Definition Of Isotonic Solution

Isotonic Solution: Imagine you’re in the hospital and the nurse hooks you up to an IV. What is in that IV? Is it just water? No way. If you were pumped full of pure water, your blood cells would burst. How horrible would that be? That IV is full of saline, a liquid with the same concentration of solutes as your blood cells. Why is this important? Because you want your blood cells to sit in an isotonic solution.

An isotonic solution is when two solutions, separated by a semipermeable membrane, have equal concentrations of solutes and water. Imagine you’re at a party and there is an equal number of guests in the living room and in the kitchen. It doesn’t make much of a difference where you stand because you are equally as comfortable in either room. You have just as much space, you can move just as easily, and you have equal access to food. You don’t spend a lot of energy trying to get out of one room or into another. This party is like an isotonic solution; everything is equal from room to room.

Now, compare this with a party where the living room is packed full of guests, while there are only a few in the kitchen. I don’t know about you, but I would be trying to get to the kitchen as fast as possible. The concentration in each room is different, so people are moving around trying to equal things out. Nature likes equality and that is apparent when it comes to solutions.

Isotonic Solution Definition

An isotonic solution is one that has the same osmolarity, or solute concentration, as another solution. If these two solutions are separated by a semipermeable membrane, water will flow in equal parts out of each solution and into the other. The effect is zero water flow between the two solutions, although water is moving both ways.

In biology, some cells must be maintained in an isotonic solution to support cellular functions. Many animal cells, which lack a cell wall to provide support against the effects of water pressure, rely on the stability of the external environment to maintain their shape. Most animals maintain the pH and osmolarity of the fluids inside of their bodies to create isotonic solutions to bathe their cells. This solution can carry nutrients and water, but only in proportions equal to that inside the cell.

A depiction of a cell in an isotonic solution can be seen above. Note that because there is the same concentration of solute molecules inside and outside of the cell water molecules are simply exchanged through the cell membrane. This can be contrasted to the effects of a hypertonic solution, in which water molecules leave the cell, or a hypotonic solution in which water enters the cell.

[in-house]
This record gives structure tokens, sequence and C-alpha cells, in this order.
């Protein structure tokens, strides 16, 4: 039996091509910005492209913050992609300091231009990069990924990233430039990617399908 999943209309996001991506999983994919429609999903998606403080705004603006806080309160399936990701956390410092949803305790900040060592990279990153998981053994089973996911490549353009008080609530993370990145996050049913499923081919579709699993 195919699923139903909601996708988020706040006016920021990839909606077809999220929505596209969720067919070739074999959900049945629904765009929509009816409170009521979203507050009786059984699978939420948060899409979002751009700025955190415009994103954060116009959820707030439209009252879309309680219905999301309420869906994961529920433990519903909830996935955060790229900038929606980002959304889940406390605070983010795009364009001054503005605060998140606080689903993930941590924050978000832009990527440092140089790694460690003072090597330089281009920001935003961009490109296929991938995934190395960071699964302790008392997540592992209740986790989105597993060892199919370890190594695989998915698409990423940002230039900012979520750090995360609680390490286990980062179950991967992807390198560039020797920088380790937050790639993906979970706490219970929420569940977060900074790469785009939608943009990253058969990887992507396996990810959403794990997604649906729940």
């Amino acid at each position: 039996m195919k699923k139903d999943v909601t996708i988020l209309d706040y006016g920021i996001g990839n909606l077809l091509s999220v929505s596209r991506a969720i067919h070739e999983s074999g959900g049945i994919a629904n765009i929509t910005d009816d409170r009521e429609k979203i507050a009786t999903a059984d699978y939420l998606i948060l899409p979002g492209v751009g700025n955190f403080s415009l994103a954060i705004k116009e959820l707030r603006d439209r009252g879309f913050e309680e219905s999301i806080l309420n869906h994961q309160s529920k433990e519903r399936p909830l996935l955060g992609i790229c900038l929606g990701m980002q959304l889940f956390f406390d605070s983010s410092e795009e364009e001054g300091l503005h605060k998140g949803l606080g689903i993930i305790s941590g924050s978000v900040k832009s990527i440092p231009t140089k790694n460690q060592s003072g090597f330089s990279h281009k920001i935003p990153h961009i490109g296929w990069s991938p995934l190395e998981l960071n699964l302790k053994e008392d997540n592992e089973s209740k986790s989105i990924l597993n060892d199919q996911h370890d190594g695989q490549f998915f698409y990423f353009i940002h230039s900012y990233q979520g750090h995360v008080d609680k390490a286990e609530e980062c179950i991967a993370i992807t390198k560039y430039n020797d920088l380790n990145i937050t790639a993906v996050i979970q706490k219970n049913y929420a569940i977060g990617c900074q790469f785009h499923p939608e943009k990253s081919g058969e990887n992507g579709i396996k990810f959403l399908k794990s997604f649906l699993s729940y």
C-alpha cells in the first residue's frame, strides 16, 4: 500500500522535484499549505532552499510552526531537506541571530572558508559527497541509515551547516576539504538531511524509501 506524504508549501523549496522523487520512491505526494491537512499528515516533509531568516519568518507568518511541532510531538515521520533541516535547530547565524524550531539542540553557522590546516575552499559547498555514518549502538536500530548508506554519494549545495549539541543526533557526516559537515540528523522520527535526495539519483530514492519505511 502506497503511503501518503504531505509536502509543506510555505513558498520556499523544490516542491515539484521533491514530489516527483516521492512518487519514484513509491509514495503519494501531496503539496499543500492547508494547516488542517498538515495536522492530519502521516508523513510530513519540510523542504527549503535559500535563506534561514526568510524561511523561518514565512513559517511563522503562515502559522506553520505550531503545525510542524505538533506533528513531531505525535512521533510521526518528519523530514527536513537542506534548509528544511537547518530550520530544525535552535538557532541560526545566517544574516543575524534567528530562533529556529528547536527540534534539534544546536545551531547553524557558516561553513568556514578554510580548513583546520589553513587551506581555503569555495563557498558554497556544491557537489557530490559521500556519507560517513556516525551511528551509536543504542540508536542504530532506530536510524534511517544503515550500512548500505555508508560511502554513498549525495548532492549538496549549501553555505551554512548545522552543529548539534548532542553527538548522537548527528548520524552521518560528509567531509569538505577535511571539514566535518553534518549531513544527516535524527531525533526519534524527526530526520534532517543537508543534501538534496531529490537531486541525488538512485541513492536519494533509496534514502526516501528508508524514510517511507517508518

Sometimes, potassium chloride can be included in the solution. An isotonic solution is a ‘solution that has the same salt concentration as cells and blood.’ … One example of an isotonic solution is the intravenously infused fluids in hospitalized patients. Some of these solutions are 0.9% NaCI or 5 percent dextrose.

Isotonic sodium chloride solution (normal saline [NS]) and lactated Ringer (LR) solution are isotonic crystalloid fluids, the standard intravenous (IV) fluids used for initial volume resuscitation. Another crystalloid solution used is Plasmalyte. These solutions expand the intravascular and interstitial fluid spaces.

If a cell is placed in a hypertonic solution, water will leave the cell, and the cell will shrink. In an isotonic environment, the relative concentrations of solute and water are equal on both sides of the membrane. … When a cell is placed in a hypotonic environment, water will enter the cell, and the cell will swell.

What Is An Isotonic Solution

Tonicity is a measure of the effective osmotic pressure gradient; the water potential of two solutions separated by a semipermeable membrane cell membrane. In other words, tonicity is the relative concentration of solutes dissolved in solution which determines the direction and extent of diffusion. It is commonly used when describing the response of cells immersed in an external solution.

Unlike osmotic pressure, tonicity is influenced only by solutes that cannot cross the membrane, as only these exert an effective osmotic pressure. Solutes able to freely cross the membrane do not affect tonicity because they will always equilibrate with equal concentrations on both sides of the membrane without the net solvent movement. It is also a factor affecting imbibition.

A hypertonic solution has a greater concentration of solutes than another solution. In biology, the tonicity of a solution usually refers to its solute concentration relative to that of another solution on the opposite side of a cell membrane; a solution outside of a cell is called hypertonic if it has a greater concentration of solutes than the cytosol inside the cell. When a cell is immersed in a hypertonic solution, osmotic pressure tends to force water to flow out of the cell in order to balance the concentrations of the solutes on either side of the cell membrane.